*Go to wine stores in the evening, particularly when they are offering a free tasting.

*Go to the gym one evening a week. Since I belong to a gym with many branches throughout the area, I can also try different locations.

*Have dinner at a bar one night a week. See my post on meeting men in bars.

*Attend three events sponsored by a single meet-up in an effort to have repeated exposure.

*Once a week, write in a coffee shop.

*Once a week, run a random errand in the evening. Possibilities: A hardware store, a bookstore, a car wash.

*Take a new class. I’m considering a free introduction to improv class.

*Make a schedule of these resolutions. If I have a set schedule, I’m more likely to follow through on these actions.

Whatever your circumstance – retired, teleworking, flexible schedule – ask yourself how you can change your activities and your schedule to expand your circle of daily encounters. The goal: Meet new people in new venues. And try to lose the resting bitch face while you’re out and about.

Tell me about your Valentine’s Day resolutions!

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Until next week, happy dating or not dating.

XXXOOO

Nadia

The Uncertainties of Online Dating

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Here’s what I don’t like about online dating. Eat this yummy white bean kale salad with tahini dressing while I tell you about it. In a typical encounter, you exchange texts or emails and possibly a phone call with Mr. X. You meet one evening for drinks. You both seem to have a good time and appear to like each other.

The next morning (or even later that same night), Mr. X sends you a text saying, “I had a nice time” or “That was fun.” This first post-date text may or may not mention getting together again. If he does not ask you out and you see that he’s online on the dating site, you are thrown into turmoil.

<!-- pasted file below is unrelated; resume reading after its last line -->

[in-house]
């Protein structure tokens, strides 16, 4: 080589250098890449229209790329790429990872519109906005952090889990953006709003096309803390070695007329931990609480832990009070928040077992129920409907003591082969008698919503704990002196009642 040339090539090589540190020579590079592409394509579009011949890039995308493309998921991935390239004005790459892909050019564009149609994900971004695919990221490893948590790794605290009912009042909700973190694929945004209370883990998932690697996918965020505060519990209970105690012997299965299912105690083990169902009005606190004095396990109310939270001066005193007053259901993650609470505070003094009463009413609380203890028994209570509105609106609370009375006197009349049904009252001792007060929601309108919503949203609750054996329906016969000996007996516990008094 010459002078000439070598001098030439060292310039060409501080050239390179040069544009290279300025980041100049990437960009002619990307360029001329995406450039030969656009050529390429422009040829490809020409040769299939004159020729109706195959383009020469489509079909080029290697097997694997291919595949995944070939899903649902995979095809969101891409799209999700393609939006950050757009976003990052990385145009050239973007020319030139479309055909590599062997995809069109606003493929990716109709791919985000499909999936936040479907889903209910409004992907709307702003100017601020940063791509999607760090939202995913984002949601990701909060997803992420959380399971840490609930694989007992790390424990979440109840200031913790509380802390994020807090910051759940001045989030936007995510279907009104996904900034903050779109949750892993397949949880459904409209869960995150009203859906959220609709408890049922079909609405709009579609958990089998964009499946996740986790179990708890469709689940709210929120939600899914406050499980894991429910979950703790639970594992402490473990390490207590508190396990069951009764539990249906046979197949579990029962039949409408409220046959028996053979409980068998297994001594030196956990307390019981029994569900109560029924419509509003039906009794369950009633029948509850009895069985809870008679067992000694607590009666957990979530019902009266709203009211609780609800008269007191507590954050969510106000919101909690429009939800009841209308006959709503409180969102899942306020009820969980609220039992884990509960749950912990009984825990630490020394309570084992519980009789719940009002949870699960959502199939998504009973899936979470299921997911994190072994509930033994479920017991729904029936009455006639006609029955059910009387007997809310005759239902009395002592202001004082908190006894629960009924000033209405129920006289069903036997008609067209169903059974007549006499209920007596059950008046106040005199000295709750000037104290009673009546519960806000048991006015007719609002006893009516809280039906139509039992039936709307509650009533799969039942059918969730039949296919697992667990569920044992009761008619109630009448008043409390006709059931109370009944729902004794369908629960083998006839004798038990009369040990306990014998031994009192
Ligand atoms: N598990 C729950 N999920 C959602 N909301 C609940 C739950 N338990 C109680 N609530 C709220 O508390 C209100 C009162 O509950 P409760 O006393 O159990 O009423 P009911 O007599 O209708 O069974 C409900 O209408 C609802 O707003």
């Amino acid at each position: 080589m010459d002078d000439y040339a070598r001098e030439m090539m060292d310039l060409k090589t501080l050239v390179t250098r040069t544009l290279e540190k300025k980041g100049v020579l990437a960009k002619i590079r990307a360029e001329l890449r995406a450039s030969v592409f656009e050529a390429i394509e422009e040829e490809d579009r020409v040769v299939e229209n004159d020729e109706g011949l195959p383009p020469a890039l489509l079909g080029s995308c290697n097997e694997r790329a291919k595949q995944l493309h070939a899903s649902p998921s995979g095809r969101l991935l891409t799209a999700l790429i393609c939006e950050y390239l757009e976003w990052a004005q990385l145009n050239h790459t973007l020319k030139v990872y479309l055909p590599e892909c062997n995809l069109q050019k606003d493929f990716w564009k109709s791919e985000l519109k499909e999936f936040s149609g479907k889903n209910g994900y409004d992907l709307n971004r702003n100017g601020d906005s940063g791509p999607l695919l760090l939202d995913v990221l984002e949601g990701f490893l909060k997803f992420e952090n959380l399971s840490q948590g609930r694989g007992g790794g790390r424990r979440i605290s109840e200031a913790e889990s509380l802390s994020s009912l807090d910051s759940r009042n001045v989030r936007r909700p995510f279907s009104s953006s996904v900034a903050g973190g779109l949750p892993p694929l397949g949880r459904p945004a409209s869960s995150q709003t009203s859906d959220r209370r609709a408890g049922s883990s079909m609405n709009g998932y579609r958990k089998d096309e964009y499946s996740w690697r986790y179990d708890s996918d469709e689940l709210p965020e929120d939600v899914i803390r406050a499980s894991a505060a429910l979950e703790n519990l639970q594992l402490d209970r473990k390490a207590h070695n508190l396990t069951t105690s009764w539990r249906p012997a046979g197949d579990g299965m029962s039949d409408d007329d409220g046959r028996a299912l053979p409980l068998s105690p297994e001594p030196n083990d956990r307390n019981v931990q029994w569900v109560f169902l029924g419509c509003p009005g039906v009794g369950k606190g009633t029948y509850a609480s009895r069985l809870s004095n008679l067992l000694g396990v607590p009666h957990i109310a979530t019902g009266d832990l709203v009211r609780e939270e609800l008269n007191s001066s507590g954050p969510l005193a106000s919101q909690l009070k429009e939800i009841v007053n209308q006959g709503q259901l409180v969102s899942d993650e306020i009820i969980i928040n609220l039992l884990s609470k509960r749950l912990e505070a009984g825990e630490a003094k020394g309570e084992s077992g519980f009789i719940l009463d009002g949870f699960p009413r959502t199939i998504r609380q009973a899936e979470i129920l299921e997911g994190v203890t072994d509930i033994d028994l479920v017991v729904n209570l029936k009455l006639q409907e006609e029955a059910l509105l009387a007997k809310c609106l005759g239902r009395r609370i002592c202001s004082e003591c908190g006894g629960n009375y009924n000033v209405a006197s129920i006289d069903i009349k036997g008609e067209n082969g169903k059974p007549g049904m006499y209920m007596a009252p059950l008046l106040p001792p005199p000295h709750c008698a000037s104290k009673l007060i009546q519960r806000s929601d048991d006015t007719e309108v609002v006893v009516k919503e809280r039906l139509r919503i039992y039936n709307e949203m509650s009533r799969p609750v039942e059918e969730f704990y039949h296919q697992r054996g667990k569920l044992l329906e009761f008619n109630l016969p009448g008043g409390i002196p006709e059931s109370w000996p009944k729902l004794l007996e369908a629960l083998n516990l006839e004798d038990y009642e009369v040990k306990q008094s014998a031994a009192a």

Perhaps you are online mostly to see if Mr. X is online…but you also received a “like” from a guy and you’re curious. When you find that Mr. X is also online, you immediately feel you are in competition with whoever else he’s “viewing” or messaging. You imagine he has found your replacement! The reality: You don’t know what he’s doing and, like you, he may only want to see if his new romantic interest – you – is online.

Now imagine a pre-online dating world. In this version of the first date encounter, Mr. X phones you to say he had a nice time.   Yes, he (and you) might encounter other potential romantic interests but finding these matches requires more deliberate effort. Neither you nor Mr. X has an always open in your living room candy store filled with others looking for romance. And it is this candy store that causes you to stress out as you imagine your guy binging on an excess of sugar.

In the pre-online dating world, you might want to date others and may be already dating others while you figure out who is the one (or one of the ones) but your process will be more deliberate. It will take more effort. In this universe, there’s a greater likelihood you’ll continue to focus on each other exclusively until you’re certain it’s working or not working.

Back to today’s world. Until you’re in a committed relationship, you stress when Mr. X is online, or changes his profile picture, or even temporarily removes his picture (why?).

Over time, and with enough false relationship starts, you may get more blasé as a defense mechanism. You don’t curb your enthusiasm when you’re with Mr. X but when you’re alone, you try not to hope as much; you limit your daydreams. Only when he gives you a clear sign that candy means nothing to him, do you let hope back in.

Until next week, happy dating or not dating.

XXXOOO

Nadia